I have never had dental insurance, so I have always been aware of how much a visit to the dentist can cost. When I had more time, I used to go to the dental college at a local university. The price was cheap and cleanings were extremely thorough, but it could take hours out of my day. When I had more money than time, I began going to a local dentist who understood that I did not want any extraneous procedures, only what was necessary. Mostly, I just need my teeth cleaned. When he changed hygienists and the new ones weren’t as competent (IMO), I was unwilling to pay the $125 to have my teeth cleaned. I found another facility where the hygienists were just as competent but the cost was only $98. And yes, the upsell is always there. “You need xrays; you need this; you need that.” I’ve had my teeth for over 60 years and they’re still in pretty good shape. It’s easy for me to say no to all the extras because I can’t afford to pay for them, many of which are totally unnecessary. The best advice I can give is to get your teeth cleaned regularly especially if you’re prone to eating a lot of sugary foods (really bad for the teeth). Twice a year is not too often in that case. Because of large plaque buildup, I used to have my teeth cleaned 4 times a year. Now it’s down to once a year, maybe twice if I feel the need. The idea is to stop problems before they become more expensive. Thorough cleaning, which should take almost an hour, is the key. Anything less and you’re not getting really clean teeth.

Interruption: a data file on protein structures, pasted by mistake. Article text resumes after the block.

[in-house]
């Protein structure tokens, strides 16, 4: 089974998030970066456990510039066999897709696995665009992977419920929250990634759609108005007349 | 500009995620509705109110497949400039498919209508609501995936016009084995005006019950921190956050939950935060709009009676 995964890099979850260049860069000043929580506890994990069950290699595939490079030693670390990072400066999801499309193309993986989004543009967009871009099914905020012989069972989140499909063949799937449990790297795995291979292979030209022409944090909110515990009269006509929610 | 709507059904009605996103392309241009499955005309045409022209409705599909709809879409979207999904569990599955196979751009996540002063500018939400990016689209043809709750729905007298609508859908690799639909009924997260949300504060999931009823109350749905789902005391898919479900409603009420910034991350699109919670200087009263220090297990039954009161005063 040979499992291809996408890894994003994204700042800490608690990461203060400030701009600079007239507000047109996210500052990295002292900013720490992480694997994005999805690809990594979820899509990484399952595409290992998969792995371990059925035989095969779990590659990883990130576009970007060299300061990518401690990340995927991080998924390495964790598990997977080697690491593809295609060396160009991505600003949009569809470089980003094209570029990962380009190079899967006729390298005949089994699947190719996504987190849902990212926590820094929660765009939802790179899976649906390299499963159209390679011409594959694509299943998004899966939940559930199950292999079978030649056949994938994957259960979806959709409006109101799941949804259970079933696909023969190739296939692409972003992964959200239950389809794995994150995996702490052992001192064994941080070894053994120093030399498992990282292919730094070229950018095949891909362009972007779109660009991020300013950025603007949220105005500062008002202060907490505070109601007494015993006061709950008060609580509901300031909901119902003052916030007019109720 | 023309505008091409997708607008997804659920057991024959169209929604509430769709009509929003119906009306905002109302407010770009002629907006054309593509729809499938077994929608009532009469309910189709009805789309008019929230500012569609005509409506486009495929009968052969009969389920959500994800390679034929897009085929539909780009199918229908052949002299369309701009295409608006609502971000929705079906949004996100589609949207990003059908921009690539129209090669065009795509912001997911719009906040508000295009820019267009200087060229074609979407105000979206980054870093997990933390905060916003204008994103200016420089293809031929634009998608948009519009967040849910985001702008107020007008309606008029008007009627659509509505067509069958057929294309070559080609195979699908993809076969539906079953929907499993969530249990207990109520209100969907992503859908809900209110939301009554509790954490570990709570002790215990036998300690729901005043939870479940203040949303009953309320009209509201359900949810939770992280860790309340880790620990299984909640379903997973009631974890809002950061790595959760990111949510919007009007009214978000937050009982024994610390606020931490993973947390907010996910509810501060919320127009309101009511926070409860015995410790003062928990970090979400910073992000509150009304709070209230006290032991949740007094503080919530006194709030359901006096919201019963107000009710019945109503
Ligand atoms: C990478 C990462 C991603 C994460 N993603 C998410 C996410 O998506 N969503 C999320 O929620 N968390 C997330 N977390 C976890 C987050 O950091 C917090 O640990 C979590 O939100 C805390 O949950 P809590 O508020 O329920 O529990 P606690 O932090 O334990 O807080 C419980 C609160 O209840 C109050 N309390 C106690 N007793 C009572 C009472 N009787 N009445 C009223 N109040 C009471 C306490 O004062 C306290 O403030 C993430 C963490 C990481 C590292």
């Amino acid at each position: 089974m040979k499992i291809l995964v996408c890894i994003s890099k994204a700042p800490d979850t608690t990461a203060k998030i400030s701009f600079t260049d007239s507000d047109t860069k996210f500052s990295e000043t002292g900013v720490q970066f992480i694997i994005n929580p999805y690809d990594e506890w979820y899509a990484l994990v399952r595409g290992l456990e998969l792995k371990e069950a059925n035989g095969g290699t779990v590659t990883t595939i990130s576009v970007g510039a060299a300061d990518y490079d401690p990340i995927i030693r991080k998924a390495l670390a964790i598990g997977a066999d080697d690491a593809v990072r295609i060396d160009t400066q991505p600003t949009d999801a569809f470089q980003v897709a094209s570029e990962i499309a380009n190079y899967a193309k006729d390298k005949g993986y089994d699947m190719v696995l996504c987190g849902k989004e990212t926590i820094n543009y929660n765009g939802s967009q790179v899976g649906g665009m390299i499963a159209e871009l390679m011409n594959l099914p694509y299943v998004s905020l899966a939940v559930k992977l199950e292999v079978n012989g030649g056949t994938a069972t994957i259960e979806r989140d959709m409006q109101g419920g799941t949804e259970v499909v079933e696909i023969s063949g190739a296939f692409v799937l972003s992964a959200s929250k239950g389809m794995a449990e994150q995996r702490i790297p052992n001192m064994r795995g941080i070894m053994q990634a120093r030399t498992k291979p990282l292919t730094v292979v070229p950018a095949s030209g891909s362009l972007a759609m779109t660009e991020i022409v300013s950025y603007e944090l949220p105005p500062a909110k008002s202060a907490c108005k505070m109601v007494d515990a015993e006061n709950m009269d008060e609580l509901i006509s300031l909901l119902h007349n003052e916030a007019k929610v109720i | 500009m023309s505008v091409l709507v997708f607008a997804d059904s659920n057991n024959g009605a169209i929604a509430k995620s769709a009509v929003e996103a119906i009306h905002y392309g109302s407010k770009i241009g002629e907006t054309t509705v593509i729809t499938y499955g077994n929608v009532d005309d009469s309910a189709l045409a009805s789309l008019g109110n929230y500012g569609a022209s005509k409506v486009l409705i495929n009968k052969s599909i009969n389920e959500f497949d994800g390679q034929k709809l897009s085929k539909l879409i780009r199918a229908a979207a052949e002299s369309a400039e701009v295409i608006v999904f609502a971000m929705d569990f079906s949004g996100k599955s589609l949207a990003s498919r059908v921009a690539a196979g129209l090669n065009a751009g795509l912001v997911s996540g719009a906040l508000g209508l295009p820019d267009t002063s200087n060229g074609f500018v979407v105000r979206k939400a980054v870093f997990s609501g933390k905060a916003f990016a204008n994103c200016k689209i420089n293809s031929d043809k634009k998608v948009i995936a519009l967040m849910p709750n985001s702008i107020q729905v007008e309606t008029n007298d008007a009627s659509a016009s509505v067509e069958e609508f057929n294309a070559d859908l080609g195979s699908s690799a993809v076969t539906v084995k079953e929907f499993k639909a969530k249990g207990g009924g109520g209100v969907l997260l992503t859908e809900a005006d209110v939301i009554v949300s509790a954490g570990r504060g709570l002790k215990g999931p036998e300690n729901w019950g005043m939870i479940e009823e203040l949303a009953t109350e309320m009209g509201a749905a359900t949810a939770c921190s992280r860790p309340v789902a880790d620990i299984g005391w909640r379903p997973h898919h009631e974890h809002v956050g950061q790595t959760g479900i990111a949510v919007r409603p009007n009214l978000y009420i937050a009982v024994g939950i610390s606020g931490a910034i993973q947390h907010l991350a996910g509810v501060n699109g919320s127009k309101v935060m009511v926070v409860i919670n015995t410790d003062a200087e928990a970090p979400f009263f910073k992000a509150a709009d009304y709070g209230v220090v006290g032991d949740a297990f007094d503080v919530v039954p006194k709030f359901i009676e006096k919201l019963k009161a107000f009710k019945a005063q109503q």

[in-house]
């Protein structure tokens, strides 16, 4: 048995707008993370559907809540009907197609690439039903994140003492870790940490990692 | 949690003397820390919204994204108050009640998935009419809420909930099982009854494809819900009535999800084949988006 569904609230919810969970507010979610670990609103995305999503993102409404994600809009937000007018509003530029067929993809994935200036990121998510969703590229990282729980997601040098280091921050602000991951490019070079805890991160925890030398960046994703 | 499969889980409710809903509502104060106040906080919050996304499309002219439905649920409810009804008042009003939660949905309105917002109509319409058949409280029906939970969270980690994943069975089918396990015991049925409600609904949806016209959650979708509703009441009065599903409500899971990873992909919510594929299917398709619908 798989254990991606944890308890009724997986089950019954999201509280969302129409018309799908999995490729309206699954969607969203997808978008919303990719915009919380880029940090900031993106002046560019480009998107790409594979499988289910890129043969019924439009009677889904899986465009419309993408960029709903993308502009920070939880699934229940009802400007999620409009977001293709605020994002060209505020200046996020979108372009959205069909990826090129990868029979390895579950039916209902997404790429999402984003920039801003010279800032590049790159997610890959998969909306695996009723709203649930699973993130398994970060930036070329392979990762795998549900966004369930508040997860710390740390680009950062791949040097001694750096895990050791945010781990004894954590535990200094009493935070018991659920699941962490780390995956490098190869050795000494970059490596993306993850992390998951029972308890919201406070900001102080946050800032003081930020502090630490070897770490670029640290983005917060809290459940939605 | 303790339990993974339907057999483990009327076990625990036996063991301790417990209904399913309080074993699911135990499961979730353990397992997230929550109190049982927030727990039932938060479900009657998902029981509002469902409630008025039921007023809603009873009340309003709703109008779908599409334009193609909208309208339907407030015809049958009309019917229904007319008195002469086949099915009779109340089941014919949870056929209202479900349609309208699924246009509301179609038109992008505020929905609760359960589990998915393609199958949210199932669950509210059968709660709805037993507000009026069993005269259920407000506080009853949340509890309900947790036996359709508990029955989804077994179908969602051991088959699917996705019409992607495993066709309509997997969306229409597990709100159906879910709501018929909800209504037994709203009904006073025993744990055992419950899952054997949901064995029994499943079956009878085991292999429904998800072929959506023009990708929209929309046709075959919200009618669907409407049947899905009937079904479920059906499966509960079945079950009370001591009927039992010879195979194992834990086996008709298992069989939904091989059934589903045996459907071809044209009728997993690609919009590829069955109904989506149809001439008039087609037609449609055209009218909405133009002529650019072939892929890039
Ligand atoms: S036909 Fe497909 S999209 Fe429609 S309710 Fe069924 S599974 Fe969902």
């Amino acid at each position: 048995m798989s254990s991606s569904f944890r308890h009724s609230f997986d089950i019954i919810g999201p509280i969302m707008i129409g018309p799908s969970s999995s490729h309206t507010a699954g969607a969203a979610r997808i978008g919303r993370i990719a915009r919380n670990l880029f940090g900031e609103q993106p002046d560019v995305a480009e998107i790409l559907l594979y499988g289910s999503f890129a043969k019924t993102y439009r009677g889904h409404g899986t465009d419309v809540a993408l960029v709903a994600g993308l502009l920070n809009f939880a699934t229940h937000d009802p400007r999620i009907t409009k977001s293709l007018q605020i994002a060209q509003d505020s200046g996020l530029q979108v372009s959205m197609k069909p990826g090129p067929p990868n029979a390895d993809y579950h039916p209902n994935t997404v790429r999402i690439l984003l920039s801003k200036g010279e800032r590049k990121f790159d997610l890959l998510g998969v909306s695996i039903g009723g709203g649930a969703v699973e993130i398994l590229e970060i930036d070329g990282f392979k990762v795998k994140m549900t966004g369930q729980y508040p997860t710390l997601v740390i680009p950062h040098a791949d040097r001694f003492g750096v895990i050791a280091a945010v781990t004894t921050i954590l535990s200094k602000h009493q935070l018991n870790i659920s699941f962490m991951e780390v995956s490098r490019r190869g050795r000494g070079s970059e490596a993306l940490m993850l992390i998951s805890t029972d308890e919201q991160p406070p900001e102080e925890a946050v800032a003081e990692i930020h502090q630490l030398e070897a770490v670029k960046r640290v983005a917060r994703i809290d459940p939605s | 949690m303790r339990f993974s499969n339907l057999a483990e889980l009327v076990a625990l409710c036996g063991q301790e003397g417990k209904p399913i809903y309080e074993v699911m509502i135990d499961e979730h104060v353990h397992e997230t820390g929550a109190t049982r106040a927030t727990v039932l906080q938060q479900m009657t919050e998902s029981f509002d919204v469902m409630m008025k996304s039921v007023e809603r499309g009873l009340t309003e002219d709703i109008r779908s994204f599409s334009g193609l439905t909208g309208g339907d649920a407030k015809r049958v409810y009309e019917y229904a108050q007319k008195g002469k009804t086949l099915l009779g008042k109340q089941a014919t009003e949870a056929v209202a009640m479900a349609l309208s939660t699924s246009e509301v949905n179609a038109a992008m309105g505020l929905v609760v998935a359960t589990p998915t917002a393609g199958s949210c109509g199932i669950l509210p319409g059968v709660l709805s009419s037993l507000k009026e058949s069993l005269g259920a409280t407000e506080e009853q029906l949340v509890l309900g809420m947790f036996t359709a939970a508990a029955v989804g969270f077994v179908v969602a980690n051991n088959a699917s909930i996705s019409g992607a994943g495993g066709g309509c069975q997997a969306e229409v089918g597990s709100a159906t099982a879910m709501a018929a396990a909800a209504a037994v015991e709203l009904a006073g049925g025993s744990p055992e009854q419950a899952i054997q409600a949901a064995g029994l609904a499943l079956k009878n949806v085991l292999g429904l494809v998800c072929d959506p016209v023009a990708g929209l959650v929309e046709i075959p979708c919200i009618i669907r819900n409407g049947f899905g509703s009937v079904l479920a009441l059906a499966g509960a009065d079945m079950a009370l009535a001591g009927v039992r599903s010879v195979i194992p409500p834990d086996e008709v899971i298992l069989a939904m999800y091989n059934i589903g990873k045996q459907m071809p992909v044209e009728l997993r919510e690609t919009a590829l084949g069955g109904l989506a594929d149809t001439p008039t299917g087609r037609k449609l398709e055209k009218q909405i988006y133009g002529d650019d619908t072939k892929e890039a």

• David

      Candee

      A lot of great stuff here. I think you sum it all up when you say you’ve had your teeth for over 60 years and they’re still in pretty good shape.

      And of course, taking care of your teeth will certainly help in the long run.

      Thanks for weighing in!

  • http://www.bucksomeboomer.com Kay Lynn @ Bucksome Boomer

    Of course the older you get the more dental work that may be required. Having said that it seems common with the dental profession for them to attempt upselling.

    The best tip I have for finding a good dentist is to ask your friends and coworkers. That’s how I found the dentist we use 10 years ago. We switched to the dental HMO at work one year to save money and had to go to a different dentist and had similar experiences to you.

    The next year we went back to the PPO and our previous dentist.

    • David

      Kay

      Personal referrals seem to work out best in just about any situation regarding any service.

      Glad you found that better deal!

      Thanks for commenting

  • susan macfarlane